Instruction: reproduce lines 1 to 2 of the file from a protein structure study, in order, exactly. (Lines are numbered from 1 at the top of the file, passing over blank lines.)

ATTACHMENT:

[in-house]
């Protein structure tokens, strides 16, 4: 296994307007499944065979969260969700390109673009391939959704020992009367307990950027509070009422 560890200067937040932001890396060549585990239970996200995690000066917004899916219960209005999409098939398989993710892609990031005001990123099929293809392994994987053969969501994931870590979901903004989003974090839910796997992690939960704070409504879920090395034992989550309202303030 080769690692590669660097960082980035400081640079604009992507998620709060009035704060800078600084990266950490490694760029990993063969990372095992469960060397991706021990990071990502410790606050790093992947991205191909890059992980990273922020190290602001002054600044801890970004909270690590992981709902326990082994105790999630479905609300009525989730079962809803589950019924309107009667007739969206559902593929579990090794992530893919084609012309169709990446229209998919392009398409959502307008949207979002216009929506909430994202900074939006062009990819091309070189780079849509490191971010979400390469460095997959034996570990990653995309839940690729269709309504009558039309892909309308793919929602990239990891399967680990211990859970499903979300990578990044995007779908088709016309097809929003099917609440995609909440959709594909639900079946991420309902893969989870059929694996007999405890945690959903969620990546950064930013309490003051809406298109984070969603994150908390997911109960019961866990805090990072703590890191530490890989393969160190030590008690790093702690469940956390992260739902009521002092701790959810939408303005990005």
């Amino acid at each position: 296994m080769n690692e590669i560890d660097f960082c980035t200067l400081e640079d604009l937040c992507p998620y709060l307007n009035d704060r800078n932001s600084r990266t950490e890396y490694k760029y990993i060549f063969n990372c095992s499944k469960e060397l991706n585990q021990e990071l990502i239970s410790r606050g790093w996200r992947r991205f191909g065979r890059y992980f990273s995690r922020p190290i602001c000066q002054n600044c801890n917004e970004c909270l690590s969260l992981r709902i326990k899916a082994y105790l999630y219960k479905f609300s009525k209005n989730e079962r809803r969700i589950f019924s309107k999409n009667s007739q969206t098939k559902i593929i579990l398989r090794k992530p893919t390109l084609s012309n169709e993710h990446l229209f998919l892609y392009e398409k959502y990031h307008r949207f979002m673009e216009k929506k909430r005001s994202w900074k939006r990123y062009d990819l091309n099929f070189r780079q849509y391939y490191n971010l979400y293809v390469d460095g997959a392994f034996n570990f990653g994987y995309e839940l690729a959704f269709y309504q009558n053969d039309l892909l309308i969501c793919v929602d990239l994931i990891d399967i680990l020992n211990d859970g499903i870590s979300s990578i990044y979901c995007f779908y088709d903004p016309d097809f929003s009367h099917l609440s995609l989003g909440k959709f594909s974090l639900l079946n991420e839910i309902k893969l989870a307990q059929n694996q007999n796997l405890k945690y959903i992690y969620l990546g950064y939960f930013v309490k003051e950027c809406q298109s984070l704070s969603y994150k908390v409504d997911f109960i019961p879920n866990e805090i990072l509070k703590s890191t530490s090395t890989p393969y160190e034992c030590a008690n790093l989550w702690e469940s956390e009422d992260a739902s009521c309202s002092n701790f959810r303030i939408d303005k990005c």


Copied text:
[in-house]
């Protein structure tokens, strides 16, 4: 296994307007499944065979969260969700390109673009391939959704020992009367307990950027509070009422 560890200067937040932001890396060549585990239970996200995690000066917004899916219960209005999409098939398989993710892609990031005001990123099929293809392994994987053969969501994931870590979901903004989003974090839910796997992690939960704070409504879920090395034992989550309202303030 080769690692590669660097960082980035400081640079604009992507998620709060009035704060800078600084990266950490490694760029990993063969990372095992469960060397991706021990990071990502410790606050790093992947991205191909890059992980990273922020190290602001002054600044801890970004909270690590992981709902326990082994105790999630479905609300009525989730079962809803589950019924309107009667007739969206559902593929579990090794992530893919084609012309169709990446229209998919392009398409959502307008949207979002216009929506909430994202900074939006062009990819091309070189780079849509490191971010979400390469460095997959034996570990990653995309839940690729269709309504009558039309892909309308793919929602990239990891399967680990211990859970499903979300990578990044995007779908088709016309097809929003099917609440995609909440959709594909639900079946991420309902893969989870059929694996007999405890945690959903969620990546950064930013309490003051809406298109984070969603994150908390997911109960019961866990805090990072703590890191530490890989393969160190030590008690790093702690469940956390992260739902009521002092701790959810939408303005990005």